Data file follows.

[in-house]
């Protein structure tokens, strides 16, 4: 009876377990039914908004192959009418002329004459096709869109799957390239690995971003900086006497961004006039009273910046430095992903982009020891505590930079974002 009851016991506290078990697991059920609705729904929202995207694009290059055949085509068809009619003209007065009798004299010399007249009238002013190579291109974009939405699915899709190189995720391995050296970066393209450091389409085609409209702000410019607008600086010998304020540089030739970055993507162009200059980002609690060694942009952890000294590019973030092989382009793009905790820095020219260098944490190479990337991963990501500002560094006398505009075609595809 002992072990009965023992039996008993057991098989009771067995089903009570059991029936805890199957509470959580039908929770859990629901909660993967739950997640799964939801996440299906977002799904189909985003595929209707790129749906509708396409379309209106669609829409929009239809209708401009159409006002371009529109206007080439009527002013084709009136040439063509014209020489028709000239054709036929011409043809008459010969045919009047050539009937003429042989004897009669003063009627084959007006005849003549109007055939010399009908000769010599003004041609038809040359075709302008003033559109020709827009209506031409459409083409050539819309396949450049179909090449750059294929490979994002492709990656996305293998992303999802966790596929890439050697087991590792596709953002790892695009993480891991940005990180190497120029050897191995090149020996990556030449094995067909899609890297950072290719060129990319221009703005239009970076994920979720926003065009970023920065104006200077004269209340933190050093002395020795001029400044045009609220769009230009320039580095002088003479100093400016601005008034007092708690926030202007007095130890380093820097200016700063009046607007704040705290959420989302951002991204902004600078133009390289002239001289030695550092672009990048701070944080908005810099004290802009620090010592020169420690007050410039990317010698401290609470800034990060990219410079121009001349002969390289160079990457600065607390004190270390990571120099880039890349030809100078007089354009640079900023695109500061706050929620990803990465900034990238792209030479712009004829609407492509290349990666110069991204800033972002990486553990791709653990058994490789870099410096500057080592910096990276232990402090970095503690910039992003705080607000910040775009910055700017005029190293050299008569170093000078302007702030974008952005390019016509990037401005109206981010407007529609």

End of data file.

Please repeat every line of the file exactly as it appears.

[in-house]
């Protein structure tokens, strides 16, 4: 009876377990039914908004192959009418002329004459096709869109799957390239690995971003900086006497961004006039009273910046430095992903982009020891505590930079974002 009851016991506290078990697991059920609705729904929202995207694009290059055949085509068809009619003209007065009798004299010399007249009238002013190579291109974009939405699915899709190189995720391995050296970066393209450091389409085609409209702000410019607008600086010998304020540089030739970055993507162009200059980002609690060694942009952890000294590019973030092989382009793009905790820095020219260098944490190479990337991963990501500002560094006398505009075609595809 002992072990009965023992039996008993057991098989009771067995089903009570059991029936805890199957509470959580039908929770859990629901909660993967739950997640799964939801996440299906977002799904189909985003595929209707790129749906509708396409379309209106669609829409929009239809209708401009159409006002371009529109206007080439009527002013084709009136040439063509014209020489028709000239054709036929011409043809008459010969045919009047050539009937003429042989004897009669003063009627084959007006005849003549109007055939010399009908000769010599003004041609038809040359075709302008003033559109020709827009209506031409459409083409050539819309396949450049179909090449750059294929490979994002492709990656996305293998992303999802966790596929890439050697087991590792596709953002790892695009993480891991940005990180190497120029050897191995090149020996990556030449094995067909899609890297950072290719060129990319221009703005239009970076994920979720926003065009970023920065104006200077004269209340933190050093002395020795001029400044045009609220769009230009320039580095002088003479100093400016601005008034007092708690926030202007007095130890380093820097200016700063009046607007704040705290959420989302951002991204902004600078133009390289002239001289030695550092672009990048701070944080908005810099004290802009620090010592020169420690007050410039990317010698401290609470800034990060990219410079121009001349002969390289160079990457600065607390004190270390990571120099880039890349030809100078007089354009640079900023695109500061706050929620990803990465900034990238792209030479712009004829609407492509290349990666110069991204800033972002990486553990791709653990058994490789870099410096500057080592910096990276232990402090970095503690910039992003705080607000910040775009910055700017005029190293050299008569170093000078302007702030974008952005390019016509990037401005109206981010407007529609």